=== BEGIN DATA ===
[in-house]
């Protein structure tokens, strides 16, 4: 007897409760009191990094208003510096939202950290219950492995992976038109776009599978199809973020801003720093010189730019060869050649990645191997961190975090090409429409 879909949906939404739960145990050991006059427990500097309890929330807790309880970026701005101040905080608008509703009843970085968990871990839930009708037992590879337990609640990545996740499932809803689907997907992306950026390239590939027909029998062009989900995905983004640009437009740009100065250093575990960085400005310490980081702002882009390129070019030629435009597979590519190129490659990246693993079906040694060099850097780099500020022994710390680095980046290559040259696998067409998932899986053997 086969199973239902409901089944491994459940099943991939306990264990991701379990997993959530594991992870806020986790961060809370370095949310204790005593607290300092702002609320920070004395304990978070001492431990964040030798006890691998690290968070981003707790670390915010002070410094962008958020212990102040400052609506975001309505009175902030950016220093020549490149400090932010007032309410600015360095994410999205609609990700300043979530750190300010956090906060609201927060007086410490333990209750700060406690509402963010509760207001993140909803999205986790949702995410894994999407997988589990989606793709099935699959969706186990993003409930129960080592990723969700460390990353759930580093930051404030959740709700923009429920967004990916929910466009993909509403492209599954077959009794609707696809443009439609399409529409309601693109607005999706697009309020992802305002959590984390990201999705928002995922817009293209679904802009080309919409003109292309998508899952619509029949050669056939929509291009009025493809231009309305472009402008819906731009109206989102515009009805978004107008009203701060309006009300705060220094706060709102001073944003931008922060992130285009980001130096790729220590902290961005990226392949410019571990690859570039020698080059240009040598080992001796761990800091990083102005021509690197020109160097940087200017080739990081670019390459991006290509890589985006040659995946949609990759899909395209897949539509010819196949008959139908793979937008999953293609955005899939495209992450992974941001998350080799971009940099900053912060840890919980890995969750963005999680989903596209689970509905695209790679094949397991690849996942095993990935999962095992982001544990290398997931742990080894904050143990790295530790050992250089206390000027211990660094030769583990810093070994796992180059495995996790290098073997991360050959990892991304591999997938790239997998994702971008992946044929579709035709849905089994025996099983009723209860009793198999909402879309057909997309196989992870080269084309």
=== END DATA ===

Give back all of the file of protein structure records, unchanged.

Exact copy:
[in-house]
């Protein structure tokens, strides 16, 4: 007897409760009191990094208003510096939202950290219950492995992976038109776009599978199809973020801003720093010189730019060869050649990645191997961190975090090409429409 879909949906939404739960145990050991006059427990500097309890929330807790309880970026701005101040905080608008509703009843970085968990871990839930009708037992590879337990609640990545996740499932809803689907997907992306950026390239590939027909029998062009989900995905983004640009437009740009100065250093575990960085400005310490980081702002882009390129070019030629435009597979590519190129490659990246693993079906040694060099850097780099500020022994710390680095980046290559040259696998067409998932899986053997 086969199973239902409901089944491994459940099943991939306990264990991701379990997993959530594991992870806020986790961060809370370095949310204790005593607290300092702002609320920070004395304990978070001492431990964040030798006890691998690290968070981003707790670390915010002070410094962008958020212990102040400052609506975001309505009175902030950016220093020549490149400090932010007032309410600015360095994410999205609609990700300043979530750190300010956090906060609201927060007086410490333990209750700060406690509402963010509760207001993140909803999205986790949702995410894994999407997988589990989606793709099935699959969706186990993003409930129960080592990723969700460390990353759930580093930051404030959740709700923009429920967004990916929910466009993909509403492209599954077959009794609707696809443009439609399409529409309601693109607005999706697009309020992802305002959590984390990201999705928002995922817009293209679904802009080309919409003109292309998508899952619509029949050669056939929509291009009025493809231009309305472009402008819906731009109206989102515009009805978004107008009203701060309006009300705060220094706060709102001073944003931008922060992130285009980001130096790729220590902290961005990226392949410019571990690859570039020698080059240009040598080992001796761990800091990083102005021509690197020109160097940087200017080739990081670019390459991006290509890589985006040659995946949609990759899909395209897949539509010819196949008959139908793979937008999953293609955005899939495209992450992974941001998350080799971009940099900053912060840890919980890995969750963005999680989903596209689970509905695209790679094949397991690849996942095993990935999962095992982001544990290398997931742990080894904050143990790295530790050992250089206390000027211990660094030769583990810093070994796992180059495995996790290098073997991360050959990892991304591999997938790239997998994702971008992946044929579709035709849905089994025996099983009723209860009793198999909402879309057909997309196989992870080269084309």